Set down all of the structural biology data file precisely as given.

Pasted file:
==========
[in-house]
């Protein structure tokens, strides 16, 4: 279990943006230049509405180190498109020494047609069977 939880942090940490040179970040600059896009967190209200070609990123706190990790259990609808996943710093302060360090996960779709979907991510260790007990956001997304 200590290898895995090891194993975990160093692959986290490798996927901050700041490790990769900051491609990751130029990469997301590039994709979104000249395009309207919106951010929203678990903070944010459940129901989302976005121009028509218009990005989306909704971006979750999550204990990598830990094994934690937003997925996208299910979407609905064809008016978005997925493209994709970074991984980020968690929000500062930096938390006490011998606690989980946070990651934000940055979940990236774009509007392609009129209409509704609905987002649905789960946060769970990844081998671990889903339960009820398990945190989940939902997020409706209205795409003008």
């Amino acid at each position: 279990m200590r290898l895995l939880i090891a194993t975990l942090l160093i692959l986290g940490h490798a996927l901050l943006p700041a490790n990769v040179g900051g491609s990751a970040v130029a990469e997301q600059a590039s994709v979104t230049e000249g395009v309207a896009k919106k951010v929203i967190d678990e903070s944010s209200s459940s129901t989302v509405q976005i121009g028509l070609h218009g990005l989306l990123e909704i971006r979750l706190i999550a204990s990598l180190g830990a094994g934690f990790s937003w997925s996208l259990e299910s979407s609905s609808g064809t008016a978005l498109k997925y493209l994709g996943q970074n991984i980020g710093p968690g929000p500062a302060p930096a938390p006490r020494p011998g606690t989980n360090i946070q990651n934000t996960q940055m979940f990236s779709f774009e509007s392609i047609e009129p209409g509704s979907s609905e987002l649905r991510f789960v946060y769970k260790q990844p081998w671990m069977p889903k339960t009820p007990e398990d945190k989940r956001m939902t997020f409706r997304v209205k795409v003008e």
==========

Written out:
[in-house]
């Protein structure tokens, strides 16, 4: 279990943006230049509405180190498109020494047609069977 939880942090940490040179970040600059896009967190209200070609990123706190990790259990609808996943710093302060360090996960779709979907991510260790007990956001997304 200590290898895995090891194993975990160093692959986290490798996927901050700041490790990769900051491609990751130029990469997301590039994709979104000249395009309207919106951010929203678990903070944010459940129901989302976005121009028509218009990005989306909704971006979750999550204990990598830990094994934690937003997925996208299910979407609905064809008016978005997925493209994709970074991984980020968690929000500062930096938390006490011998606690989980946070990651934000940055979940990236774009509007392609009129209409509704609905987002649905789960946060769970990844081998671990889903339960009820398990945190989940939902997020409706209205795409003008």
């Amino acid at each position: 279990m200590r290898l895995l939880i090891a194993t975990l942090l160093i692959l986290g940490h490798a996927l901050l943006p700041a490790n990769v040179g900051g491609s990751a970040v130029a990469e997301q600059a590039s994709v979104t230049e000249g395009v309207a896009k919106k951010v929203i967190d678990e903070s944010s209200s459940s129901t989302v509405q976005i121009g028509l070609h218009g990005l989306l990123e909704i971006r979750l706190i999550a204990s990598l180190g830990a094994g934690f990790s937003w997925s996208l259990e299910s979407s609905s609808g064809t008016a978005l498109k997925y493209l994709g996943q970074n991984i980020g710093p968690g929000p500062a302060p930096a938390p006490r020494p011998g606690t989980n360090i946070q990651n934000t996960q940055m979940f990236s779709f774009e509007s392609i047609e009129p209409g509704s979907s609905e987002l649905r991510f789960v946060y769970k260790q990844p081998w671990m069977p889903k339960t009820p007990e398990d945190k989940r956001m939902t997020f409706r997304v209205k795409v003008e």